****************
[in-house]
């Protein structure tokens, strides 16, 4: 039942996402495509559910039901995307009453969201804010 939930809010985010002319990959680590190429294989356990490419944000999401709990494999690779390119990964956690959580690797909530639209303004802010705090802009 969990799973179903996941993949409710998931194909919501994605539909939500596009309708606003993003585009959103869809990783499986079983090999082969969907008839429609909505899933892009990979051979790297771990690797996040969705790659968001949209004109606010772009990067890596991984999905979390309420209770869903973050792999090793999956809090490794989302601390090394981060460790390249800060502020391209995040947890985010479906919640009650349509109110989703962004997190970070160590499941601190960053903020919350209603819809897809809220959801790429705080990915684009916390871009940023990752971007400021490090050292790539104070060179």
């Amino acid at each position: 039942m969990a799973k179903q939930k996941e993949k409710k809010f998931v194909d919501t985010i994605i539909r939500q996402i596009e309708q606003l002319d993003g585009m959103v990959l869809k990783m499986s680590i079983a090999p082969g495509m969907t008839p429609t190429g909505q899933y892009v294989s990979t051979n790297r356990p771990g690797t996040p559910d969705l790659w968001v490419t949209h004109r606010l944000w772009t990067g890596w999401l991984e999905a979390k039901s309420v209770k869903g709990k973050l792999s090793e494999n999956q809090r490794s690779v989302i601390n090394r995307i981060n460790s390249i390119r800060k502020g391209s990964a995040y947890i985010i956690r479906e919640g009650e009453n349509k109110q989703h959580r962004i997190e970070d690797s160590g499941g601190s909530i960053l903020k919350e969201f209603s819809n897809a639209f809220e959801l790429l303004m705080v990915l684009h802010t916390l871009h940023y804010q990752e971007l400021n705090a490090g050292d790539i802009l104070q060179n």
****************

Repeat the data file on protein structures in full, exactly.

[in-house]
């Protein structure tokens, strides 16, 4: 039942996402495509559910039901995307009453969201804010 939930809010985010002319990959680590190429294989356990490419944000999401709990494999690779390119990964956690959580690797909530639209303004802010705090802009 969990799973179903996941993949409710998931194909919501994605539909939500596009309708606003993003585009959103869809990783499986079983090999082969969907008839429609909505899933892009990979051979790297771990690797996040969705790659968001949209004109606010772009990067890596991984999905979390309420209770869903973050792999090793999956809090490794989302601390090394981060460790390249800060502020391209995040947890985010479906919640009650349509109110989703962004997190970070160590499941601190960053903020919350209603819809897809809220959801790429705080990915684009916390871009940023990752971007400021490090050292790539104070060179």
């Amino acid at each position: 039942m969990a799973k179903q939930k996941e993949k409710k809010f998931v194909d919501t985010i994605i539909r939500q996402i596009e309708q606003l002319d993003g585009m959103v990959l869809k990783m499986s680590i079983a090999p082969g495509m969907t008839p429609t190429g909505q899933y892009v294989s990979t051979n790297r356990p771990g690797t996040p559910d969705l790659w968001v490419t949209h004109r606010l944000w772009t990067g890596w999401l991984e999905a979390k039901s309420v209770k869903g709990k973050l792999s090793e494999n999956q809090r490794s690779v989302i601390n090394r995307i981060n460790s390249i390119r800060k502020g391209s990964a995040y947890i985010i956690r479906e919640g009650e009453n349509k109110q989703h959580r962004i997190e970070d690797s160590g499941g601190s909530i960053l903020k919350e969201f209603s819809n897809a639209f809220e959801l790429l303004m705080v990915l684009h802010t916390l871009h940023y804010q990752e971007l400021n705090a490090g050292d790539i802009l104070q060179n």